Firms take to advertising portfolios for better connect with consumers

Firms take to advertising portfolios for better connect with consumers
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First Published: Thu, Nov 22 2007. 10 28 AM IST

Clubbing them: Coca-Cola has been running a campaign called ‘Little Drops of Joy’, which showcases all its local as well as global products across categories such as water, sparkling drinks and juices
Clubbing them: Coca-Cola has been running a campaign called ‘Little Drops of Joy’, which showcases all its local as well as global products across categories such as water, sparkling drinks and juices
Updated: Thu, Nov 22 2007. 10 28 AM IST
Ask the average consumer what is common between Thums Up, Maaza and Limca, and chances are they will perhaps say they are all popular Indian softdrinks.
But less known is that all three brands are also part of Coca-Cola Co.’s India product portfolio, one that the global beverages giant has made significant investments in since acquiring them from entrepreneur Ramesh Chauhan in the early nineties.
This problem—of strong brands but weak identity with parent companies—is a dilemma faced by several other companies, including Hindustan Unilever Ltd (HUL), PepsiCo India Holdings Ltd and Dabur India Ltd. “Brands such as Surf, Rin, Liril and Lux have such strong connect with consumers that they have became synonymous with their categories, yet most consumers wouldn’t know about their parentage,” notes Shashi Sinha, chairman, Lodestar Universal Pvt. Ltd, a major media buying agency. “Similarly, most consumers would not know who Aquafina and Kinley belong to.”
Partly to overcome this handicap, several consumer goods companies in India have launched corporate campaigns in the recent past, featuring their portfolio of brands. The phenomenon has been more pronounced this year with companies such as Coca-Cola, Pepsi, HUL, Mother Dairy, Amway, Nestle, among others, launching product-oriented corporate campaigns for the first time ever in the Indian market.
Clubbing them: Coca-Cola has been running a campaign called ‘Little Drops of Joy’, which showcases all its local as well as global products across categories such as water, sparkling drinks and juices.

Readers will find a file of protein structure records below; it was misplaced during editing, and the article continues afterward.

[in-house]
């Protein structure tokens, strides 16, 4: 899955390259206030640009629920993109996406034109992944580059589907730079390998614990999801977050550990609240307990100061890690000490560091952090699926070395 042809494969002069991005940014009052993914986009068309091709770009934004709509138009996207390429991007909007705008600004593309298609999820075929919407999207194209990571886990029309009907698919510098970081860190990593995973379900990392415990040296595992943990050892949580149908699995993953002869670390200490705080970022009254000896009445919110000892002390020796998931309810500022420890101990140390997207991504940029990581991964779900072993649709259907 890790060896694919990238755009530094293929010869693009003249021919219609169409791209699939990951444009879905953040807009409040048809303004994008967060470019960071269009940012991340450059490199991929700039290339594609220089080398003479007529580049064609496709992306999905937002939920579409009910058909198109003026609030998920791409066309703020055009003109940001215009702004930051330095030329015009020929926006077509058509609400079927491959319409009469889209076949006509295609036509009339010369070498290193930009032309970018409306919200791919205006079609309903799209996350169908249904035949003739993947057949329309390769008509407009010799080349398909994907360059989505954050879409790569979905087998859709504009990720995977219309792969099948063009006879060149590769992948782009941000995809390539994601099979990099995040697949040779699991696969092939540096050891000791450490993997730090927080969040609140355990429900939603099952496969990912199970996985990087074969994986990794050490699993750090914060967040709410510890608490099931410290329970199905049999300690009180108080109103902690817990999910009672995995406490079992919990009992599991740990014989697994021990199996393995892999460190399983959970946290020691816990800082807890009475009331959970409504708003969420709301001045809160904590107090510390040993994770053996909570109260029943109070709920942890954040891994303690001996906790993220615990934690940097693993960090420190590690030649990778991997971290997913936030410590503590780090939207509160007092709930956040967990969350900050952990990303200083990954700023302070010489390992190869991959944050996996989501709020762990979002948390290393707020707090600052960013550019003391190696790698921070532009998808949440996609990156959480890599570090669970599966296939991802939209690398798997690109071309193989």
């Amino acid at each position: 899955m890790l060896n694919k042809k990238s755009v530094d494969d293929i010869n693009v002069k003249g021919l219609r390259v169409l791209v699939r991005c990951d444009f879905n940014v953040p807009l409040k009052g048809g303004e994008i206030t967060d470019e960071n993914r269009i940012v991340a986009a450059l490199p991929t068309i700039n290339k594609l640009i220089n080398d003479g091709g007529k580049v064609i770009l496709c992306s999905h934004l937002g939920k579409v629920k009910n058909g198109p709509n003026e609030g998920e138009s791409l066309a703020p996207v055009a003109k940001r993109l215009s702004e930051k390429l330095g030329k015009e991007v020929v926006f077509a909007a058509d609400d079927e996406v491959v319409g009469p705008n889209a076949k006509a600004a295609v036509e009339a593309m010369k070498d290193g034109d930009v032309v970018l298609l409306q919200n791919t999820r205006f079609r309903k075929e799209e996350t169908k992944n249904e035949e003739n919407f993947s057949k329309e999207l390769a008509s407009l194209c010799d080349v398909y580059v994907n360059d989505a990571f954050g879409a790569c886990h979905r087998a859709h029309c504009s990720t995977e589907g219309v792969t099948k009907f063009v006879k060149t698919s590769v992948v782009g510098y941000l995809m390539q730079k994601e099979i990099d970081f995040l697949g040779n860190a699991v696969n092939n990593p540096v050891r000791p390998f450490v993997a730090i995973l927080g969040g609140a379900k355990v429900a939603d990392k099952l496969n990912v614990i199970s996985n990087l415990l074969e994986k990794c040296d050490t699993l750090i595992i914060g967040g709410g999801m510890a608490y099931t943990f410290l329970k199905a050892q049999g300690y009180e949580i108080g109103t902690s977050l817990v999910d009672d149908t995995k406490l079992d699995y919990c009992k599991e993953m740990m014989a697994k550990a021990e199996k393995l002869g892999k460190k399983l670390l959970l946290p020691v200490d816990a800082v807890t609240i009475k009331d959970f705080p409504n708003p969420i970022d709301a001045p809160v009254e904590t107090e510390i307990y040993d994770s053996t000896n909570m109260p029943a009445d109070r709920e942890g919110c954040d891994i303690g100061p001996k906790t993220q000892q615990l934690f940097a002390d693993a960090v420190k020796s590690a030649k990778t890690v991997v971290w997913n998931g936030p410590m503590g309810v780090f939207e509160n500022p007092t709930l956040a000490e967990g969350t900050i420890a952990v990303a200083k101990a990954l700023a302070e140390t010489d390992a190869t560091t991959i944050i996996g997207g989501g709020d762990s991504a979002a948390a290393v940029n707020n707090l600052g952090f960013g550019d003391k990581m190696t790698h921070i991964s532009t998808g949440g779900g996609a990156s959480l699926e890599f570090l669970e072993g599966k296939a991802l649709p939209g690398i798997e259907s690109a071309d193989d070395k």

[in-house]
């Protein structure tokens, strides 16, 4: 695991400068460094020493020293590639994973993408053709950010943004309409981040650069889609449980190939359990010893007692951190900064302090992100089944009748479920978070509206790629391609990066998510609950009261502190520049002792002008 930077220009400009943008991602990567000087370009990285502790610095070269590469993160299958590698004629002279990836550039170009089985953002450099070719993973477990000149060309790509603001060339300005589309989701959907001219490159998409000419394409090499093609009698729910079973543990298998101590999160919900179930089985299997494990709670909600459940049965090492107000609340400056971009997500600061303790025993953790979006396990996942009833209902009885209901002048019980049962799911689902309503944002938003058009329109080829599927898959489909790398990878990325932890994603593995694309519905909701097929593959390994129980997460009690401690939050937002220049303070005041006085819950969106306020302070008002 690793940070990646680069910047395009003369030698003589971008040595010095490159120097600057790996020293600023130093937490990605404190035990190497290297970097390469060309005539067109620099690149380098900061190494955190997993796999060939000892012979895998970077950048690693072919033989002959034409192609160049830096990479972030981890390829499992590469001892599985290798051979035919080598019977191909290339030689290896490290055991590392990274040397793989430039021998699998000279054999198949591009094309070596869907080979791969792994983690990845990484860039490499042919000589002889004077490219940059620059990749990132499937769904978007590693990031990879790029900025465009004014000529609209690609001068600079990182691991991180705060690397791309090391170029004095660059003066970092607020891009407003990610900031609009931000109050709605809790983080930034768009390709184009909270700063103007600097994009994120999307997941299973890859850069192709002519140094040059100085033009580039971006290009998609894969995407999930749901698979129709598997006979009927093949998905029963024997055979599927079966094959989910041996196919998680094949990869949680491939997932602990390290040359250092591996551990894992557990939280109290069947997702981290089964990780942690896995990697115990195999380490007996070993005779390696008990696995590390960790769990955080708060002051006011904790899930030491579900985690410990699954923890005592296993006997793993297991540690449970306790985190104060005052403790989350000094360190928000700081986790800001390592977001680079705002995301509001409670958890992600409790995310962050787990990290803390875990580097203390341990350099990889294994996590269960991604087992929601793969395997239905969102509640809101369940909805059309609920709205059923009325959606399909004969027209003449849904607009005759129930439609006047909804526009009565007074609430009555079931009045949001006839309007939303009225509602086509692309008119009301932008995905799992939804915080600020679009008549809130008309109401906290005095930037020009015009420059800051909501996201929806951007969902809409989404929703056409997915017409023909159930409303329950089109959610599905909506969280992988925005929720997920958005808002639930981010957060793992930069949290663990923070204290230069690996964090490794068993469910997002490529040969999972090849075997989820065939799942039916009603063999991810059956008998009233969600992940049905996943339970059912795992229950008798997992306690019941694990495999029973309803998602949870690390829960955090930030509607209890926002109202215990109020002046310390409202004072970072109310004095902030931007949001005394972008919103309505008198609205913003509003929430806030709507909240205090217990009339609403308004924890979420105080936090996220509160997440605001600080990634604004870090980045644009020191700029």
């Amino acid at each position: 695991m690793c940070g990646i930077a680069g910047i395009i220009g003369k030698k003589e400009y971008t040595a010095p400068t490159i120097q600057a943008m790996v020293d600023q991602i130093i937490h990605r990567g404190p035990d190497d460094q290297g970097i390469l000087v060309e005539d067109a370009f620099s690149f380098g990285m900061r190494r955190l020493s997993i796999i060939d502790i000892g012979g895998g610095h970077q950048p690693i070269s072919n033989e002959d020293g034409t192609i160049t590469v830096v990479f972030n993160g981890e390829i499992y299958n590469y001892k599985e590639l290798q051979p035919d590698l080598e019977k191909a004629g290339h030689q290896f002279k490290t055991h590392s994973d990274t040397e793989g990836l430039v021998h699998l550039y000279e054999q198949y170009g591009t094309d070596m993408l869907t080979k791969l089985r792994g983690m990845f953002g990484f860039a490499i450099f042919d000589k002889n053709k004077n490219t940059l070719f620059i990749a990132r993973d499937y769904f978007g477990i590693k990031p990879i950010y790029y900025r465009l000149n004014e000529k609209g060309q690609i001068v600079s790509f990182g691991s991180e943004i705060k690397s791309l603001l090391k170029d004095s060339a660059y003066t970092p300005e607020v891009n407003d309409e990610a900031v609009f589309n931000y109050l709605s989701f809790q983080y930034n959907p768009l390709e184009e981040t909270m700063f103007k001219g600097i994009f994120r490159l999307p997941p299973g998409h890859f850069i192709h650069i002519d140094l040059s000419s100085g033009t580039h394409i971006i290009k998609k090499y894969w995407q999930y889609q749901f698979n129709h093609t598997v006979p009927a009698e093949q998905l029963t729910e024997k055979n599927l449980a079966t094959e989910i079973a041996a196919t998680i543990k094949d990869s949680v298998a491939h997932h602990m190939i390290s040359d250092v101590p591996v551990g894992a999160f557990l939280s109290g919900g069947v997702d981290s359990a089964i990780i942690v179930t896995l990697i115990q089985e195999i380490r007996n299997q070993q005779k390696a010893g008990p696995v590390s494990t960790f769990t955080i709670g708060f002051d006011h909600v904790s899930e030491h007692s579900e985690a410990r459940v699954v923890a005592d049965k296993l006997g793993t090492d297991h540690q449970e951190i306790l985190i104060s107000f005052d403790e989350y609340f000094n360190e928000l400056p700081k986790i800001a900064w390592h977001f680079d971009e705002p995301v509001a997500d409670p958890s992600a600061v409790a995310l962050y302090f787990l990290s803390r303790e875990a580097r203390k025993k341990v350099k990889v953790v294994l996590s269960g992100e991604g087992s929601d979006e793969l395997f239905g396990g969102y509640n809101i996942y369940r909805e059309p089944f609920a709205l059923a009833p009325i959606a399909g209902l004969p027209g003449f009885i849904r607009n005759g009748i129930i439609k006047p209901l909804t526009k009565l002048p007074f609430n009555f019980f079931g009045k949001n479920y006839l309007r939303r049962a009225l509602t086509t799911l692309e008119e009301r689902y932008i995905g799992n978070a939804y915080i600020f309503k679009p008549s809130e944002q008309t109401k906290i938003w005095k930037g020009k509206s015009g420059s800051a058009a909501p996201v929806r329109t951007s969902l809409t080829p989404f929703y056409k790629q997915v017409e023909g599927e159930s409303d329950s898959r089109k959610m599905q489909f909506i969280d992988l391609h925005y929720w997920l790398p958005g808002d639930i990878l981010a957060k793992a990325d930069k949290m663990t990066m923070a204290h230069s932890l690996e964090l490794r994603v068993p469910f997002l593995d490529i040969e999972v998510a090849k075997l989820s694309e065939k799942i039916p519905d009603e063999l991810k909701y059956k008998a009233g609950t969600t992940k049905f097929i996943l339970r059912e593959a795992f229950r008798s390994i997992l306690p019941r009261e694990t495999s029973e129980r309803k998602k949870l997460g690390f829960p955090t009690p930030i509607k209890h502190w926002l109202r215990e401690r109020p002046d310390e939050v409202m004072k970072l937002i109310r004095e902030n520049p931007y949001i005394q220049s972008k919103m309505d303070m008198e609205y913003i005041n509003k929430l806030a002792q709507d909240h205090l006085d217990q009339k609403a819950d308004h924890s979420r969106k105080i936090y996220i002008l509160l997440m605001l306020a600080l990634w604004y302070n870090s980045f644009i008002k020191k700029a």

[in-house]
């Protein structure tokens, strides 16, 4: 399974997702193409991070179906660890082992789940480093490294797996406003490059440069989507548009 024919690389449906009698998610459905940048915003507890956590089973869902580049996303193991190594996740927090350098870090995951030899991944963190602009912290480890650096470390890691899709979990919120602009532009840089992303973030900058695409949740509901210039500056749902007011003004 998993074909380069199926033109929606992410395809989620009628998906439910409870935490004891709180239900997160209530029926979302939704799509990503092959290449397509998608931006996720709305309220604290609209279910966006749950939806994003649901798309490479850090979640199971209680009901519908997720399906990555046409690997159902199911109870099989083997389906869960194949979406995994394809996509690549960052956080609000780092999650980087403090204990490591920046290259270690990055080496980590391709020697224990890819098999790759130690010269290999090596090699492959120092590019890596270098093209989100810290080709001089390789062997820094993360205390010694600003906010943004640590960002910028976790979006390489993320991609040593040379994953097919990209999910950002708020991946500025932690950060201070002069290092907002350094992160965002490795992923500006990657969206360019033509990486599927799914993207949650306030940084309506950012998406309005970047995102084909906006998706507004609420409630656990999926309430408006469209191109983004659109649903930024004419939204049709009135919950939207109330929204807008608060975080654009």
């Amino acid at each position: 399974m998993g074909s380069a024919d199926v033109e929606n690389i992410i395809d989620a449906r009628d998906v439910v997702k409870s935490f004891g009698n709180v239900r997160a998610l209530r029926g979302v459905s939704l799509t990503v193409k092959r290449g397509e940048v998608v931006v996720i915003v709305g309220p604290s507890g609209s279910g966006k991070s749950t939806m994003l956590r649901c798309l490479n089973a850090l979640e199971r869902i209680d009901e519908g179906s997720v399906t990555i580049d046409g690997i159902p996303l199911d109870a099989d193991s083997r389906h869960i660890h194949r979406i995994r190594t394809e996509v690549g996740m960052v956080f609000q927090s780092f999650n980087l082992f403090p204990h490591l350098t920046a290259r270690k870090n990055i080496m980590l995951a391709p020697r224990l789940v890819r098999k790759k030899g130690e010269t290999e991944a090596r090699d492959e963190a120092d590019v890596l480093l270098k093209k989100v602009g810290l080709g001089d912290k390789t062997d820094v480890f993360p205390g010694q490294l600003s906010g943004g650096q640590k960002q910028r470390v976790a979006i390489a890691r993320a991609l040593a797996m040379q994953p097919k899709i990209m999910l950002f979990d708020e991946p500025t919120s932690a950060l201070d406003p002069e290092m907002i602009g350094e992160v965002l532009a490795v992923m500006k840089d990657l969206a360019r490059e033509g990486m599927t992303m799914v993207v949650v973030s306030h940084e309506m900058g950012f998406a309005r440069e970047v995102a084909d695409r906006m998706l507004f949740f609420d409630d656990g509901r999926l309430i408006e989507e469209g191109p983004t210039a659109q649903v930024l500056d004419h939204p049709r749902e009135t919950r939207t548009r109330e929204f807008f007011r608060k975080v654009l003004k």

Coca-Cola, for instance, has been running a campaign called “Little Drops of Joy”, which showcases all its local as well as global products across categories such as water, sparkling drinks and juices. Rival PepsiCo has been running a similar print and TV campaign, “One Quality Worldwide”, that shows its entire product portfolio in India.
Companies, however, attribute different reasons for this initiative. “PepsiCo, globally, cares about the health of the people who enjoy its products and we, in India, want to drive this message across to our consumers. PepsiCo India’s One Quality Worldwide campaign seeks to assure Indian consumers that the quality of its products in India is the same as that in the US and other parts of the world,” says a company spokesperson.
Coca-Cola says its campaign was aimed at giving consumers a more complete idea about the company and its values.
“The campaign has been designed to build awareness among different stakeholders about what we as a company stand for and the way we do business,” says a spokesperson. “The company presents a composite picture of the products we make to the people who work with us to our role in serving the communities we operate in.”
Both Coca-Cola and PepsiCo went through a challenging phase in India owing to the pesticide controversy compounded by increasing health concerns among consumers. Marketing experts see their corporate campaigns as also an attempt to improve their image and renew relationships with consumers both at the product and company level.
“Both companies needed to fight a consumer perception that concerned them more as corporate entities. So, it was a smart move to come up with one central message rather than wasting resources over individual brand campaigns,” said Harish Bijoor who heads his own consulting firm, Harish Bijoor Consults, in Bangalore.
Also, in the recent past, many fast moving consumer goods (FMCG) firms such as Dabur and HUL have either acquired or sold off some of their brands, while some have entered new product categories. A corporate campaign could also reacquaint consumers with such changes.
“We have been adding products to our portfolio at a frantic pace. We spend only 1% ofour total revenues on advertising. If we were to advertise each product individually, it will shoot up our spends immensely,” said R.S. Sodhi, chief general manager ofAmul (from the Gujarat Cooperative Milk Marketing Federation Ltd stable). “A corporate campaign helps create a synergy between individual brands and the core corporate identity. It communicates the core value that a company stands for,” added Lodestar’s Sinha.
Some companies, however, have launched corporate campaigns to highlight thechange in their identity or to celebrate a certain milestone in their journey. HUL, India’s largest advertiser by amount spent, changed its name earlier this year, which is also its 75th anniversary. Its corporate campaign features all its brands under the new corporate name and logo.
Some marketing experts also say a corporate campaign can help a firm establish its credentials as a responsible entity and also help with employee retention. “The battle for market share and talent hunt is the same for all the sectors. A telecom company can also hire an employee working in a fast moving consumer goods company. To curb this, companies are resorting to corporate campaigns, which projects them as a respectable company and a good citizen,” said Kiran Khalap, co-founder, Chlorophyll Brand & Communications Pvt. Ltd, a marketing firm.
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First Published: Thu, Nov 22 2007. 10 28 AM IST